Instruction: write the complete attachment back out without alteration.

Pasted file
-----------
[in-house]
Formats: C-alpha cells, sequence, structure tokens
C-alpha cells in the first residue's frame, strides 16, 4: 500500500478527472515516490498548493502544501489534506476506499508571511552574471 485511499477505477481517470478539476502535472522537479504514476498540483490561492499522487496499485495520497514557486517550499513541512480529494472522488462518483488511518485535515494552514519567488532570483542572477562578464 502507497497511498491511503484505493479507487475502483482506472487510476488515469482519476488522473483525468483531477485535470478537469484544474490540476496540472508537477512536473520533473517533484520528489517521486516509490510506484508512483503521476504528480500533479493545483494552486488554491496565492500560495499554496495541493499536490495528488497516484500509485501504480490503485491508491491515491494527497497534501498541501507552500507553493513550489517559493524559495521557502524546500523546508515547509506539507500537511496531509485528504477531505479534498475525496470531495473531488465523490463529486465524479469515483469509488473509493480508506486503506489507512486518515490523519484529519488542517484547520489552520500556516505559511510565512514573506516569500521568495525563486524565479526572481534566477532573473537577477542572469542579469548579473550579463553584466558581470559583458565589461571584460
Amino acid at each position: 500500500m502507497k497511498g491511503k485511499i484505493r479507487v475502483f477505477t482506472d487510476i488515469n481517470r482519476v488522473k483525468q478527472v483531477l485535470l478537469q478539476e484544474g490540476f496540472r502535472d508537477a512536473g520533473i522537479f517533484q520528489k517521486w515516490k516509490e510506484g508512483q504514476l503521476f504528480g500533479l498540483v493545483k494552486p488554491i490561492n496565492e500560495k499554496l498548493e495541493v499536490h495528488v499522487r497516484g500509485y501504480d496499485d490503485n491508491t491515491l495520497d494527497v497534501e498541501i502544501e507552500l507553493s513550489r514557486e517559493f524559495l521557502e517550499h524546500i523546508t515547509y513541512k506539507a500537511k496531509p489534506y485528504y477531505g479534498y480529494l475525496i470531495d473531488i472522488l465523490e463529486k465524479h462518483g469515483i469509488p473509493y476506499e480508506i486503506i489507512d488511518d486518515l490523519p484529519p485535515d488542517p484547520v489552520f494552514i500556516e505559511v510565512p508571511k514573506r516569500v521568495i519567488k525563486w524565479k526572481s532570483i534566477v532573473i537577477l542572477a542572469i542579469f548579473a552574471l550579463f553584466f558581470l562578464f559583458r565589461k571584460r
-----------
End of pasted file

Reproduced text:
[in-house]
Formats: C-alpha cells, sequence, structure tokens
C-alpha cells in the first residue's frame, strides 16, 4: 500500500478527472515516490498548493502544501489534506476506499508571511552574471 485511499477505477481517470478539476502535472522537479504514476498540483490561492499522487496499485495520497514557486517550499513541512480529494472522488462518483488511518485535515494552514519567488532570483542572477562578464 502507497497511498491511503484505493479507487475502483482506472487510476488515469482519476488522473483525468483531477485535470478537469484544474490540476496540472508537477512536473520533473517533484520528489517521486516509490510506484508512483503521476504528480500533479493545483494552486488554491496565492500560495499554496495541493499536490495528488497516484500509485501504480490503485491508491491515491494527497497534501498541501507552500507553493513550489517559493524559495521557502524546500523546508515547509506539507500537511496531509485528504477531505479534498475525496470531495473531488465523490463529486465524479469515483469509488473509493480508506486503506489507512486518515490523519484529519488542517484547520489552520500556516505559511510565512514573506516569500521568495525563486524565479526572481534566477532573473537577477542572469542579469548579473550579463553584466558581470559583458565589461571584460
Amino acid at each position: 500500500m502507497k497511498g491511503k485511499i484505493r479507487v475502483f477505477t482506472d487510476i488515469n481517470r482519476v488522473k483525468q478527472v483531477l485535470l478537469q478539476e484544474g490540476f496540472r502535472d508537477a512536473g520533473i522537479f517533484q520528489k517521486w515516490k516509490e510506484g508512483q504514476l503521476f504528480g500533479l498540483v493545483k494552486p488554491i490561492n496565492e500560495k499554496l498548493e495541493v499536490h495528488v499522487r497516484g500509485y501504480d496499485d490503485n491508491t491515491l495520497d494527497v497534501e498541501i502544501e507552500l507553493s513550489r514557486e517559493f524559495l521557502e517550499h524546500i523546508t515547509y513541512k506539507a500537511k496531509p489534506y485528504y477531505g479534498y480529494l475525496i470531495d473531488i472522488l465523490e463529486k465524479h462518483g469515483i469509488p473509493y476506499e480508506i486503506i489507512d488511518d486518515l490523519p484529519p485535515d488542517p484547520v489552520f494552514i500556516e505559511v510565512p508571511k514573506r516569500v521568495i519567488k525563486w524565479k526572481s532570483i534566477v532573473i537577477l542572477a542572469i542579469f548579473a552574471l550579463f553584466f558581470l562578464f559583458r565589461k571584460r